By Jeremy Hallock
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By Observer Staff
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Like make records.
He's done songs and remixes for everyone from George Michael to U2 to Sonic Youth to Tricky, and has worked with too many hip-hop stars to name. But he's best known for the raw 'n' rowdy energy, driving bass lines, and freaky, tweaked, horn bleats of Cypress, who, after 10 years and six platinum discs, are rap's longest-reigning superstars. His other big claim to fame is "Jump Around." Crafted for House of Pain, that perennial party hit still generates fat royalty checks.
"I don't give a shit about interviews, pictures, videos. I'm in this to make music," the goateed producer asserts from behind orange-tinted glasses. "I don't care about fame. People who need to know me, know me, and I'm respected. I do this because I love it."
Muggs doesn't make eye contact much, but when he does, his piercing gaze goes through me, even from behind the shades. He answers questions, but doesn't freely add a whole lot more. In other words, Muggs doesn't care about me or you, just about making beats.
The occasion of his sparing interview-time out of his beat-making schedule is the release of Muggs Presents Soul Assassins II (which hits stores on October 3), a project near and dear to his heart. The producer wants to make sure folks know about it, so amid a recording session, he's given us a few minutes.
Like Soul Assassins I, its critically acclaimed 1997 predecessor, II is a collection of all-star MCs busting rhymes over Muggs tracks. Both discs move the producer out from behind the boards and into the limelight, not unlike New York knob-twirler Marley Marl's '88 classic, In Control, and Dr. Dre's g-funk masterpiece, The Chronic.
While the first Soul Assassins set boasted chart-topping names such as RZA, KRS-One, Wyclef, and Dre, the sequel leans more toward the underground. You get heavy-hitters such as Xzibit, Kurupt, and Everlast, longstanding cellar-dwellers like Ras Kass, up-and-coming buzz act Dilated Peoples, and still-unsigned, unknown newcomers such as Self-Scientific and Krondon.
"There's a lot of albums coming out like this, and everyone's running around trying to get the flavor-of-the-month MCs," Muggs notes. "So I did the exact opposite--got brand-new name fools I like, underground MCs. Even successful rappers that I use weren't gonna be household names like a DMX, Jay-Z, and Busta Rhymes. You've still gotta be into the culture to know GZA and Kool G. Rap [both on the album]."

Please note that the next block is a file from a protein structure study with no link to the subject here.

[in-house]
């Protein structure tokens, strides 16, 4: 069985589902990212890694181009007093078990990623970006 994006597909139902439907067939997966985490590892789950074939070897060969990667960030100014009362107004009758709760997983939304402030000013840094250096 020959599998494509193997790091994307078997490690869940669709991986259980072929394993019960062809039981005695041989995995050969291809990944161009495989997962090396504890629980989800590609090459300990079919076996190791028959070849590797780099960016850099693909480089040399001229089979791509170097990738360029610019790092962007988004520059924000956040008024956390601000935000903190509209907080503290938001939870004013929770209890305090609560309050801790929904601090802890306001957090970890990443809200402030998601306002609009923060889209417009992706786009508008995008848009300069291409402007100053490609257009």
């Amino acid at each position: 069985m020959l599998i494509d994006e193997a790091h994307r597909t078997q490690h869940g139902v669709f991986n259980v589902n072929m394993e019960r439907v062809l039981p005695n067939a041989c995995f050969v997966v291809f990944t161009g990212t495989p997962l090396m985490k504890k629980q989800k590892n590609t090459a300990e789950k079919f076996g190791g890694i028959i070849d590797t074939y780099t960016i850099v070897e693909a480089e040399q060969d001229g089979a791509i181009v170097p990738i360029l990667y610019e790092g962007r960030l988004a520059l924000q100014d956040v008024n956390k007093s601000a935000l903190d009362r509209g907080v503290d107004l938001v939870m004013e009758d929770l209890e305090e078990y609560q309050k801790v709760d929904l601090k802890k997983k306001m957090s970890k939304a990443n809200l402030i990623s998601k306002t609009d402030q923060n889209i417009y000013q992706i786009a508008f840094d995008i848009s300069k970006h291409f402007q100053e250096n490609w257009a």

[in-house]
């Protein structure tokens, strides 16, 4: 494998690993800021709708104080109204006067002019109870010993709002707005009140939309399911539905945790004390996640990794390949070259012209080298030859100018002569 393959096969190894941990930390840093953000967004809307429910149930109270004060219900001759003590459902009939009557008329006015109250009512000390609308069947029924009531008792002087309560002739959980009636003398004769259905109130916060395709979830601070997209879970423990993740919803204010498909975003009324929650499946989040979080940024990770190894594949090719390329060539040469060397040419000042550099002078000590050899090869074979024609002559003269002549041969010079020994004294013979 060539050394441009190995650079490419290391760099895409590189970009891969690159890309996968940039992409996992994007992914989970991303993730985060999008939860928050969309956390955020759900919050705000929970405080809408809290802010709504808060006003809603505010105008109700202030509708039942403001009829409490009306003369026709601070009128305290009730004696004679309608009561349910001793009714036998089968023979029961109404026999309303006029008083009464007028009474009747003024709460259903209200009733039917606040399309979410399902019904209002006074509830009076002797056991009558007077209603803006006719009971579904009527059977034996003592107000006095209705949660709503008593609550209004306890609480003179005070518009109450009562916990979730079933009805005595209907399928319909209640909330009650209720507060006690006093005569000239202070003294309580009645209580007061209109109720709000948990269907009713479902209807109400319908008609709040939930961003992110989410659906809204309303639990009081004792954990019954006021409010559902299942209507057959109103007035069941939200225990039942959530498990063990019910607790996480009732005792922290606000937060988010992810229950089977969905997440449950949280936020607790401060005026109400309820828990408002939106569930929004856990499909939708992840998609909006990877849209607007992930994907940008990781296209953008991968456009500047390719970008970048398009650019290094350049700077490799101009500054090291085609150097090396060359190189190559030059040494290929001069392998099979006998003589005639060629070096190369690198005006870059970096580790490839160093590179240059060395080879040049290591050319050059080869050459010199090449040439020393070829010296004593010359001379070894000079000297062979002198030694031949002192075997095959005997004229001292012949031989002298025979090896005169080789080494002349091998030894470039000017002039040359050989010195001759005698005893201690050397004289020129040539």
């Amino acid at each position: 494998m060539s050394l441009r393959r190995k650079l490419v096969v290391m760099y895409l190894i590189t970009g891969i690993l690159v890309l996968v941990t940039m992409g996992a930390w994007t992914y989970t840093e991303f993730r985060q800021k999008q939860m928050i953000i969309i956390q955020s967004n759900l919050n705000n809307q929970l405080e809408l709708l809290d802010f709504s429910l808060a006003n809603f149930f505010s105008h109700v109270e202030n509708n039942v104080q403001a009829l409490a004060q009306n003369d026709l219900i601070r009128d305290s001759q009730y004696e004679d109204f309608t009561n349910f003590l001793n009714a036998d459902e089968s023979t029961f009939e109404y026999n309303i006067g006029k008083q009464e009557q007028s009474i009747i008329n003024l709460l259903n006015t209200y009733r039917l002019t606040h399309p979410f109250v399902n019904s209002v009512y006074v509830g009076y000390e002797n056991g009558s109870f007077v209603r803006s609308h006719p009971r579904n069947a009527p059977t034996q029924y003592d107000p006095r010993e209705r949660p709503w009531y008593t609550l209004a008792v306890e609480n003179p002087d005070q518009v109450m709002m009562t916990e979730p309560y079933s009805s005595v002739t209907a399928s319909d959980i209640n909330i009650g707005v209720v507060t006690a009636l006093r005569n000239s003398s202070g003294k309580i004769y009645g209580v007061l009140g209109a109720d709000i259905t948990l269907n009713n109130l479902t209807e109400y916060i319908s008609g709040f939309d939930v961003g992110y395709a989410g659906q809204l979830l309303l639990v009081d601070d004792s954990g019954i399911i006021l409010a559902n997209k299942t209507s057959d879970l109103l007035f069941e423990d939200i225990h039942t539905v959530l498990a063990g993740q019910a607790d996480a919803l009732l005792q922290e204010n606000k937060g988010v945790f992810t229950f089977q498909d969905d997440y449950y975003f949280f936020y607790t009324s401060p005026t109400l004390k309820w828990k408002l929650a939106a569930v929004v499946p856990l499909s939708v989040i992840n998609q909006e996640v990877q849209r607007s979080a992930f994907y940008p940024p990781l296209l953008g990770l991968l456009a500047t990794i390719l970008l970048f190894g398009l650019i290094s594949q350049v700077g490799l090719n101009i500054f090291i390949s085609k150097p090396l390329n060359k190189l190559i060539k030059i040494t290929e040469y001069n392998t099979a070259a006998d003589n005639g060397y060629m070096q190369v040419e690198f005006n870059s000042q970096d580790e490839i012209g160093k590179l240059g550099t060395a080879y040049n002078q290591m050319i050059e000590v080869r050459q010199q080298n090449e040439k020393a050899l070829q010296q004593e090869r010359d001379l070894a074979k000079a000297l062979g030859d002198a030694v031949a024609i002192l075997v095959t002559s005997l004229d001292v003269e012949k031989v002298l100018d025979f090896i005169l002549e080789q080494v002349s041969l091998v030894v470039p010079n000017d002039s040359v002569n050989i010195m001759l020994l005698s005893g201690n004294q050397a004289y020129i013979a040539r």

On some tracks, Muggs replicates the artists' usual sonic milieu. On others, he pushes them in new directions. The classical bow-work and tremulous operatic vocals on "When the Fat Lady Sings" don't seem like much of a stretch for the Wu-Tang's GZA, while Kurupt takes a break from Long Beach party anthems on the sparser, East Coast-styled "When the Pain Inflict." Yet, despite the variety of voices and styles, the disc sounds like one cohesive work, tied together by Muggs' hallmark style: moody, ominous, sample layered upon sample. But the strata isn't so dense that you can't hear each element--horns, strings, keys, eerie vocal parts--on its own. Think of the orchestral compositions of Wagner, minus the bombast, from a b-boy stance.
One final Muggs trademark: no radio-friendly, harmonized R&B chorus. "Fuck that," he shoots back with a slight sneer. "My shit is dark--that dusty, smoked-out vibe. I always make nighttime music. That's how I like it, that's what I want to hear."
L.A. hard-core rap pioneer King T, who also appears on the new disc, echoes the sentiment: "He's kinda quiet in the studio, but when something doesn't sound right, he'll say, 'That shit is wack, do it again.'"
"He's like a conductor," adds Chase Infinite, an unsigned MC whom Muggs has taken under his wing, and who graces two tracks on the new disc. "I have a tendency to get real excited, and my voice will pitch up a little, but he likes my vocals more midrange. It's hard to argue with someone with such a proven track record of artistry and success."
Says A-Love Miller, a friend and host of KPWR-FM's Xero Hour show in Los Angeles: "He's no bullshitter. He's no pussy."
It's true: Beyond self-assured and no-nonsense, Lawrence Muggerud is tough--not someone you walk up to and slap on the back with a "Wassup, Larry?!" No doubt this temperament is a product of his upbringing. Born to Italian-American parents in 1968 in a rough part of Queens, N.Y., he grew up during the birth of hip-hop culture, "writing on walls, breakdancing, stealing car stereos, getting high--regular kid shit," as he tells it.